On Tuesday, International Business Machines (IBM ) launched three services to help companies sift and understand so-called "big data," hoping to get some of the $120 billion or more that businesses are expected to invest in data analytics by 2015.
IBM (Armonk, NY, USA), which has spent $14 billion itself on acquisitions to grow its analytics business since 2005, said it aimed to target top executive levels with its new offers of software and services to reduce fraud, manage financial performance and predict customer behavior.
It sees strong growth opportunities as companies, governments and organizations struggle to make sense of the large amount of data available. IBM offers the broadest portfolio in the data analytics market and competes with Teradata, SAP, EMC, NetApp and Oracle among others.
The idea behind big data is to converge structured data found inside databases and unstructured data found in social networks, mobile devices, meters or sensors to identify patterns or predict behavior.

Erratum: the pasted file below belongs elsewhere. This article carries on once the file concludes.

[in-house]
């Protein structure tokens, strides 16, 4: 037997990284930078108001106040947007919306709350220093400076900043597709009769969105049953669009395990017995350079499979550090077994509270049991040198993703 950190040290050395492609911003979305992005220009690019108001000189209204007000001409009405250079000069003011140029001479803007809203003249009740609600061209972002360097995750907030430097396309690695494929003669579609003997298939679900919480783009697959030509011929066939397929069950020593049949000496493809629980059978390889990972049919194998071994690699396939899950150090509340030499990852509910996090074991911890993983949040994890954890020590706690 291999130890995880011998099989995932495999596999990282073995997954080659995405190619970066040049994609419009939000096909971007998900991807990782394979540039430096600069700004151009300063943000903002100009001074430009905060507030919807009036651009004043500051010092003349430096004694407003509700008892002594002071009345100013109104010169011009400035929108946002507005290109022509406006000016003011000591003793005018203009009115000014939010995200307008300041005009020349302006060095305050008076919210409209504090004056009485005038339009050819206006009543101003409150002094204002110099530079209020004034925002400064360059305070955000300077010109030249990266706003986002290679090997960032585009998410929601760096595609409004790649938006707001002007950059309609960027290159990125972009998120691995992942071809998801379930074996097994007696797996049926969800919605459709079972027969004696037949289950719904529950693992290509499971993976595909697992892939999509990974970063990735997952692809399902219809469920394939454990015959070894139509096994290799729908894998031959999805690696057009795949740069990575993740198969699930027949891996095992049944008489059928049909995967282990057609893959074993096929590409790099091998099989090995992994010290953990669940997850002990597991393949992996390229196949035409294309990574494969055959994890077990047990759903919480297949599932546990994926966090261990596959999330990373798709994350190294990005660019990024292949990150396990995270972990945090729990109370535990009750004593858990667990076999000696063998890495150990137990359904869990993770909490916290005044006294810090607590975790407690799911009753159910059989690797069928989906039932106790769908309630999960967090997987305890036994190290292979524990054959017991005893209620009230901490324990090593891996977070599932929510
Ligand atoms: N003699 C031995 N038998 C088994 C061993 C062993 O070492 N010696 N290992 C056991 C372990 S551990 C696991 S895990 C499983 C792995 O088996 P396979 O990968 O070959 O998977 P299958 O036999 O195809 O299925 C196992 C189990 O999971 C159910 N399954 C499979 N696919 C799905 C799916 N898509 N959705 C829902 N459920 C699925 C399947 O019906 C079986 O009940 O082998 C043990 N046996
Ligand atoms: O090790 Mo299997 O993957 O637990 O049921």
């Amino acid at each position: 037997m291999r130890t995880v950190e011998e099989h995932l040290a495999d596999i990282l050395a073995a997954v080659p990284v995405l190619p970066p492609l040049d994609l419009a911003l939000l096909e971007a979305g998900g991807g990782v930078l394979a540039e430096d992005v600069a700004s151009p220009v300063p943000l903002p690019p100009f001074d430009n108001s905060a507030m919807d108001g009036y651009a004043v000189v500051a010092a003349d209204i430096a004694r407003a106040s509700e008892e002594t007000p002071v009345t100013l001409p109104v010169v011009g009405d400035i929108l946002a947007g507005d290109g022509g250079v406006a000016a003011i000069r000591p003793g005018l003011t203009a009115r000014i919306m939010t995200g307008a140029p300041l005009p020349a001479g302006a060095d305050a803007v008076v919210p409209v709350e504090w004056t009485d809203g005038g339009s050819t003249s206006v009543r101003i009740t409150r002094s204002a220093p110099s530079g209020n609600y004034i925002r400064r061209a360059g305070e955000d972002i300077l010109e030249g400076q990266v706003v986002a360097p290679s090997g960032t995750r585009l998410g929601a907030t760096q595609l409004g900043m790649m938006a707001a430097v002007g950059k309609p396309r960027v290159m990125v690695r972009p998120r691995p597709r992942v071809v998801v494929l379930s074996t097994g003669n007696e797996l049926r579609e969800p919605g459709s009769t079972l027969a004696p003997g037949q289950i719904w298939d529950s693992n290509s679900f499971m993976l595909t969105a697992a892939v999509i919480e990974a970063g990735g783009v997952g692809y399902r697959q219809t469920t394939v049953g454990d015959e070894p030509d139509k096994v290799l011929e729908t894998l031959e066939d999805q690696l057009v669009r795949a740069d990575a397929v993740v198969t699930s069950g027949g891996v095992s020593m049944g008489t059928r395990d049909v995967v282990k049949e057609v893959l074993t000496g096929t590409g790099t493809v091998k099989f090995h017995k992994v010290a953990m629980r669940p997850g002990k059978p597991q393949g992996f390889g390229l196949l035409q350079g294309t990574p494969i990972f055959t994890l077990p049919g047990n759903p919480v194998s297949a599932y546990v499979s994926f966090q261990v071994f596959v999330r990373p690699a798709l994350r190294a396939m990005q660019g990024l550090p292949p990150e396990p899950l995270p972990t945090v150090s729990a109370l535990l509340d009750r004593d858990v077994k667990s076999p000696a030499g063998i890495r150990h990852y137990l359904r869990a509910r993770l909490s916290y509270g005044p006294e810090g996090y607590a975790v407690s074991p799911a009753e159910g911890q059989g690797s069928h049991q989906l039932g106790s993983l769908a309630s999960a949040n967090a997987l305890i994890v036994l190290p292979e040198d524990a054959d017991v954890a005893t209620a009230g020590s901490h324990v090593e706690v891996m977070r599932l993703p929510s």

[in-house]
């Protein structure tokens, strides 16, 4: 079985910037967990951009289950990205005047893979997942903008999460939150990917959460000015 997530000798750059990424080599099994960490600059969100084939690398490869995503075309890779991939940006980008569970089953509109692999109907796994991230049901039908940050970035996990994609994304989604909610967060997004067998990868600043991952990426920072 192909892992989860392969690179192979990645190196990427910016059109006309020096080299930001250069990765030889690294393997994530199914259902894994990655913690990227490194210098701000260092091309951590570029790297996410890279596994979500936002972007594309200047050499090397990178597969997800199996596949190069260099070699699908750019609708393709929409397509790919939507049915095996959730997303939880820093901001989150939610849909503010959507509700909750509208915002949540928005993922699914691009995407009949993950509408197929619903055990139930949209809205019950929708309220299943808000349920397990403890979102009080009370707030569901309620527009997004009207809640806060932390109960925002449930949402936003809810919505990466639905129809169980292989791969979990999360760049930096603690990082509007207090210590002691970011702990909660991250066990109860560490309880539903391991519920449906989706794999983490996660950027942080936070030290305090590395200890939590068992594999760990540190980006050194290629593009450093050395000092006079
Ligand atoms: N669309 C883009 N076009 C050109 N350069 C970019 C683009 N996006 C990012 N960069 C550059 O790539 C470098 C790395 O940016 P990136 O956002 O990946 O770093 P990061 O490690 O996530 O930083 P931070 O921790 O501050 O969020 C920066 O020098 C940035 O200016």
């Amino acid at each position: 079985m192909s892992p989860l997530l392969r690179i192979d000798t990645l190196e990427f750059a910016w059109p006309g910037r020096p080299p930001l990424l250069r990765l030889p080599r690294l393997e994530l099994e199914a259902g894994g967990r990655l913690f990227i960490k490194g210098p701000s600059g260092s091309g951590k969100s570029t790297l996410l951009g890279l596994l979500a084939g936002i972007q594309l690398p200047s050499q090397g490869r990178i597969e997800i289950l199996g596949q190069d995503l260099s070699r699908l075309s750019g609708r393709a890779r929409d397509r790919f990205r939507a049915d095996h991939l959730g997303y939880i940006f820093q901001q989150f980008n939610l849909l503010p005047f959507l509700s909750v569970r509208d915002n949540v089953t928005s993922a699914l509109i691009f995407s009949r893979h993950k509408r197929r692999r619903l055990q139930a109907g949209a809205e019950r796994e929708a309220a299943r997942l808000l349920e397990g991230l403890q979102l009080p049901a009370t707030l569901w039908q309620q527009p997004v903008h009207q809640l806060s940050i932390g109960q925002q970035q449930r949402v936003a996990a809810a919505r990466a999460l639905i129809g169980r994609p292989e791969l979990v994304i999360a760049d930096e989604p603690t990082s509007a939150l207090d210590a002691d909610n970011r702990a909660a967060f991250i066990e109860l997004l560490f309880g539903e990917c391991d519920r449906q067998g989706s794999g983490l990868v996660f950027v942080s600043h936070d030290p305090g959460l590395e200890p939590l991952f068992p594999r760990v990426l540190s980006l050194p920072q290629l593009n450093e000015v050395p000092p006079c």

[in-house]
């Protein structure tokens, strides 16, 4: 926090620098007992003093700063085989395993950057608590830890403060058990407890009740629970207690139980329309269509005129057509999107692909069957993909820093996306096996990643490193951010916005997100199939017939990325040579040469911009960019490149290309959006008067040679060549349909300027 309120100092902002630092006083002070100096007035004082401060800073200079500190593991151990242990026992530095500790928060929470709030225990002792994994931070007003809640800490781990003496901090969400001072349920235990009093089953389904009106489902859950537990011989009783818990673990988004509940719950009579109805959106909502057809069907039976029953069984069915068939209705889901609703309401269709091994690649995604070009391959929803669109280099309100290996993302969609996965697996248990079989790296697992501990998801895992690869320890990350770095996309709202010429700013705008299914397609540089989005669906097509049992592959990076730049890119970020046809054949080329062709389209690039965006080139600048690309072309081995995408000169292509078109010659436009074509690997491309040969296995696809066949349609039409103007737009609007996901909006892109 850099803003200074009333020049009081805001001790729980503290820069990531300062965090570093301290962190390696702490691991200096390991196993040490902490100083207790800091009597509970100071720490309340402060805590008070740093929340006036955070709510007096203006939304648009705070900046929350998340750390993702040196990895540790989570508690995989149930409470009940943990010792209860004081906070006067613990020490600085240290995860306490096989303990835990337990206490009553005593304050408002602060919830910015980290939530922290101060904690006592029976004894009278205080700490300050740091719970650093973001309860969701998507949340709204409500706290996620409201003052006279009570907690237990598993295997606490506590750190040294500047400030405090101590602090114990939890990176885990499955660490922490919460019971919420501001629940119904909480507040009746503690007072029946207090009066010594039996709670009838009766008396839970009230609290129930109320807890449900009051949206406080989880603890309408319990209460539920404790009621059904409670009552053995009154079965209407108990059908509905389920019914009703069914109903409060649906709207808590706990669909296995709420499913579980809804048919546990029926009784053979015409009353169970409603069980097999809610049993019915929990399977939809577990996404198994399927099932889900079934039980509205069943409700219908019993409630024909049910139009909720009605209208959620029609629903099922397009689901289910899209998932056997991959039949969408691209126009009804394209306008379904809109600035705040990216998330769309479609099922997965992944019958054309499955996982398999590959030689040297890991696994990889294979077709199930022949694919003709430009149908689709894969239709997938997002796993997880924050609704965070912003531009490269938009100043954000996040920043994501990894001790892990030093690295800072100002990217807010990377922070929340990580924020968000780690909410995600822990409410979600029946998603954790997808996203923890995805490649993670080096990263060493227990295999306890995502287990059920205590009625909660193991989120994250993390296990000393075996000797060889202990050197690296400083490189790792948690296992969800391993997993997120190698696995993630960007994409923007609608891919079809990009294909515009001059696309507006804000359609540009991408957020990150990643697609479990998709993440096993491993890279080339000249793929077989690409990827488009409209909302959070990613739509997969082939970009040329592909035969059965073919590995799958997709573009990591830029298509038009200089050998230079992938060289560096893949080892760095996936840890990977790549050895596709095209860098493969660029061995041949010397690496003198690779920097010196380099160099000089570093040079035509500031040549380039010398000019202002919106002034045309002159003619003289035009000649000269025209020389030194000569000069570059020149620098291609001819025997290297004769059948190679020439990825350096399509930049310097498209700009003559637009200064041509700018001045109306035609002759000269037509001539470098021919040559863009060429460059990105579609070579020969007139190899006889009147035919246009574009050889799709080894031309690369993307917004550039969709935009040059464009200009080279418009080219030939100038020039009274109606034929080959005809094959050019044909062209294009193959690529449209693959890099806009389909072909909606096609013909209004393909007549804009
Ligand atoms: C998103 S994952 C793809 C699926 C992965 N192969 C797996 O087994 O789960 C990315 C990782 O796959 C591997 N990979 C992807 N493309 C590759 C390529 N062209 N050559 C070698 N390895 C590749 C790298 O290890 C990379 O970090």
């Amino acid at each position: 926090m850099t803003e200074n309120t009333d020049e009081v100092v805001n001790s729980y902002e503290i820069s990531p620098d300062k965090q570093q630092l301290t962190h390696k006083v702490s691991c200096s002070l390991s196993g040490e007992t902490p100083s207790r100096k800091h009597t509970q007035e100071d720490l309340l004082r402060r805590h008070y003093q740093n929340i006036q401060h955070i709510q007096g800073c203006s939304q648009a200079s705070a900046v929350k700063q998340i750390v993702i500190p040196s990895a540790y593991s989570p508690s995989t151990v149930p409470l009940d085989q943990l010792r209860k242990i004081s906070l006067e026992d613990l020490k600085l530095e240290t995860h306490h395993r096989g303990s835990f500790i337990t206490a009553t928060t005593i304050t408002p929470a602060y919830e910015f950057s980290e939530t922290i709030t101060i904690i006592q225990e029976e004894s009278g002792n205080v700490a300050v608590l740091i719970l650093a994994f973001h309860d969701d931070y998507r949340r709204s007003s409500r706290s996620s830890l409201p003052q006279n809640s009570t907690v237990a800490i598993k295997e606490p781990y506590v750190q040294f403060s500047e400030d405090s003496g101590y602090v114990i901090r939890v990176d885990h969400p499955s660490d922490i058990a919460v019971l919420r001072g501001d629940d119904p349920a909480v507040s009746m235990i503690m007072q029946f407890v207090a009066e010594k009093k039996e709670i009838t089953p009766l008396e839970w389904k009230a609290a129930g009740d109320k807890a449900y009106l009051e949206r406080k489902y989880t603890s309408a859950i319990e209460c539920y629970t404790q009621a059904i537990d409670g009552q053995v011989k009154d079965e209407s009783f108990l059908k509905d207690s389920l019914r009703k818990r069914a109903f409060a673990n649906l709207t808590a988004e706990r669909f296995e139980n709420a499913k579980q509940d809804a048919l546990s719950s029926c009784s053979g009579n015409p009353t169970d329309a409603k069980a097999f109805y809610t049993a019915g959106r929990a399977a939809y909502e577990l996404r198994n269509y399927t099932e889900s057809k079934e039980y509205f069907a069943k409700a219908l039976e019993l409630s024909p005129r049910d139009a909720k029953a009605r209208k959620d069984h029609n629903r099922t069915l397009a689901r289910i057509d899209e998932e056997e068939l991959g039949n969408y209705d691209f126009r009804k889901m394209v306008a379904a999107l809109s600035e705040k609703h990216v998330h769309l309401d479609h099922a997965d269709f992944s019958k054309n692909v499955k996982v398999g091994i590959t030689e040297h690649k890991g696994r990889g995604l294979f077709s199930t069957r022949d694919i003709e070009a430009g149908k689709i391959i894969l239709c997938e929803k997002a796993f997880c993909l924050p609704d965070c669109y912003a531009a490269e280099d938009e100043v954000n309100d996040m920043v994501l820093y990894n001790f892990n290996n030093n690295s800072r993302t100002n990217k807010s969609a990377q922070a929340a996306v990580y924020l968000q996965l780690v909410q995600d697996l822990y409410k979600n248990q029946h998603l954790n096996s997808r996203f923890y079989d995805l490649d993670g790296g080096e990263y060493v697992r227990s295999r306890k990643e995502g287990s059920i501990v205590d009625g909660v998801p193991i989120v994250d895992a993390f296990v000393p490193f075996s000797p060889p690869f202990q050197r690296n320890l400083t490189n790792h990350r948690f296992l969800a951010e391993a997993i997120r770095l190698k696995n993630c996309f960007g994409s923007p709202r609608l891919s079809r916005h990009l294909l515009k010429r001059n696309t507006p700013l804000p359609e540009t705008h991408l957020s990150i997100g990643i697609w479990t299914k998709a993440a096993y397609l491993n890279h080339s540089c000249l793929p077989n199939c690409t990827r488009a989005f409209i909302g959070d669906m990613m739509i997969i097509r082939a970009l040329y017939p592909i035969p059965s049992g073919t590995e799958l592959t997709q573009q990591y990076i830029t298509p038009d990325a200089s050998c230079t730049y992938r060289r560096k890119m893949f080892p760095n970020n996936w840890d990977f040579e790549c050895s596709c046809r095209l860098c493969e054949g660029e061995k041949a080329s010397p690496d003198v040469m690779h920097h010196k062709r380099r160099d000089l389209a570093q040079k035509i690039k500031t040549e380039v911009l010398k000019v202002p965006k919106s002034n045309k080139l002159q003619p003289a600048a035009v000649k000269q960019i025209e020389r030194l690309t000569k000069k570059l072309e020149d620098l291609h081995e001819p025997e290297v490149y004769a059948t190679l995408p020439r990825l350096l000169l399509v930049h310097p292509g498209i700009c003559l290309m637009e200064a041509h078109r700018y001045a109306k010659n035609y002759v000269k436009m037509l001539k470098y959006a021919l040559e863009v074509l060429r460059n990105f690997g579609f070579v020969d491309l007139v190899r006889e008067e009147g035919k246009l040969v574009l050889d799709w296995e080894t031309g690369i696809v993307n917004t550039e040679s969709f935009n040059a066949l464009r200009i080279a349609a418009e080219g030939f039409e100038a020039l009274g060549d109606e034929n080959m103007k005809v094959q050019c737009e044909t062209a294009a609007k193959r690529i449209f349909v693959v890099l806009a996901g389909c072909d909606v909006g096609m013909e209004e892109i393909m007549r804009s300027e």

The market for such services is growing at an annual rate of 60%, IBM said, and according to IDC research, companies will invest more than $120 billion by 2015 on analytics, hardware, software , and services.
IBM, which has a long history of analyzing data, began growing the segment almost a decade ago when the costs of computing started to drop. It now anticipates $16 billion in business analytics revenue in 2015.
"It's not just that we discovered more data could be good, it's become more economical," said Steve Mills, who heads IBM's software and systems unit. "There was really no computer science at that time ... all you had to do is show up in a suit, not say anything stupid and pass the DPAT."
Today, IBM's analytics can be found across various industries, from water and waste management to traffic and retail predictions. Its new services could be used to protect against insurance fraud, for example, IBM said.
Infinity Insurance, which specializes in covering high-risk drivers, was applying IBM analytics to detect patterns in historic data to identify fraudulent claims more quickly, IBM said.
In the healthcare sector, where Mills said fraud runs up to $650 million in costs per day, IBM systems use advanced algorithms to help spot fraud before claims are paid.
(Reporting By Nicola Leske; Editing by Gary Hill and Tim Dobbyn)